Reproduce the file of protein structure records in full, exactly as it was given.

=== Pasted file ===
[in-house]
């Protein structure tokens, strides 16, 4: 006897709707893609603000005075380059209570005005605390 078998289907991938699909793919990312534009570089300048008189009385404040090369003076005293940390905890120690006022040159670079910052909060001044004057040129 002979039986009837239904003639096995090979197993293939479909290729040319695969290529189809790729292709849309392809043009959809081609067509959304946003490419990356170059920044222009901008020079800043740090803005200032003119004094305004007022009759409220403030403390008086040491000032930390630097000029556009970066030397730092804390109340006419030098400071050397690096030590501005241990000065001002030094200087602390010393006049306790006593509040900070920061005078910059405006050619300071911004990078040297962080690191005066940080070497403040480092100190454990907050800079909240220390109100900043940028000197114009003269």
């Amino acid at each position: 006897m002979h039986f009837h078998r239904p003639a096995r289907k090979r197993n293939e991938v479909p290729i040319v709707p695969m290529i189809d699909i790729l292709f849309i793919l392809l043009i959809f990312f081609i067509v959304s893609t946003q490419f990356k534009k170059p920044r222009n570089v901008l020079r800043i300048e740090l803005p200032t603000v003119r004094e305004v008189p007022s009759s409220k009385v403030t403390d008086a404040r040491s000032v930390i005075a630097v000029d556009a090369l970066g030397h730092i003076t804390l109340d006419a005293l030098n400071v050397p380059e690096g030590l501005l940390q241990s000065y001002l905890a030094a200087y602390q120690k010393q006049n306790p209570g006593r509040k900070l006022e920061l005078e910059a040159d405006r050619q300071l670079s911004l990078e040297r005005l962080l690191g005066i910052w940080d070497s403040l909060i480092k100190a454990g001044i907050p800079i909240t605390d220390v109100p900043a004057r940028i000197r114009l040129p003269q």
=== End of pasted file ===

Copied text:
[in-house]
């Protein structure tokens, strides 16, 4: 006897709707893609603000005075380059209570005005605390 078998289907991938699909793919990312534009570089300048008189009385404040090369003076005293940390905890120690006022040159670079910052909060001044004057040129 002979039986009837239904003639096995090979197993293939479909290729040319695969290529189809790729292709849309392809043009959809081609067509959304946003490419990356170059920044222009901008020079800043740090803005200032003119004094305004007022009759409220403030403390008086040491000032930390630097000029556009970066030397730092804390109340006419030098400071050397690096030590501005241990000065001002030094200087602390010393006049306790006593509040900070920061005078910059405006050619300071911004990078040297962080690191005066940080070497403040480092100190454990907050800079909240220390109100900043940028000197114009003269």
């Amino acid at each position: 006897m002979h039986f009837h078998r239904p003639a096995r289907k090979r197993n293939e991938v479909p290729i040319v709707p695969m290529i189809d699909i790729l292709f849309i793919l392809l043009i959809f990312f081609i067509v959304s893609t946003q490419f990356k534009k170059p920044r222009n570089v901008l020079r800043i300048e740090l803005p200032t603000v003119r004094e305004v008189p007022s009759s409220k009385v403030t403390d008086a404040r040491s000032v930390i005075a630097v000029d556009a090369l970066g030397h730092i003076t804390l109340d006419a005293l030098n400071v050397p380059e690096g030590l501005l940390q241990s000065y001002l905890a030094a200087y602390q120690k010393q006049n306790p209570g006593r509040k900070l006022e920061l005078e910059a040159d405006r050619q300071l670079s911004l990078e040297r005005l962080l690191g005066i910052w940080d070497s403040l909060i480092k100190a454990g001044i907050p800079i909240t605390d220390v109100p900043a004057r940028i000197r114009l040129p003269q």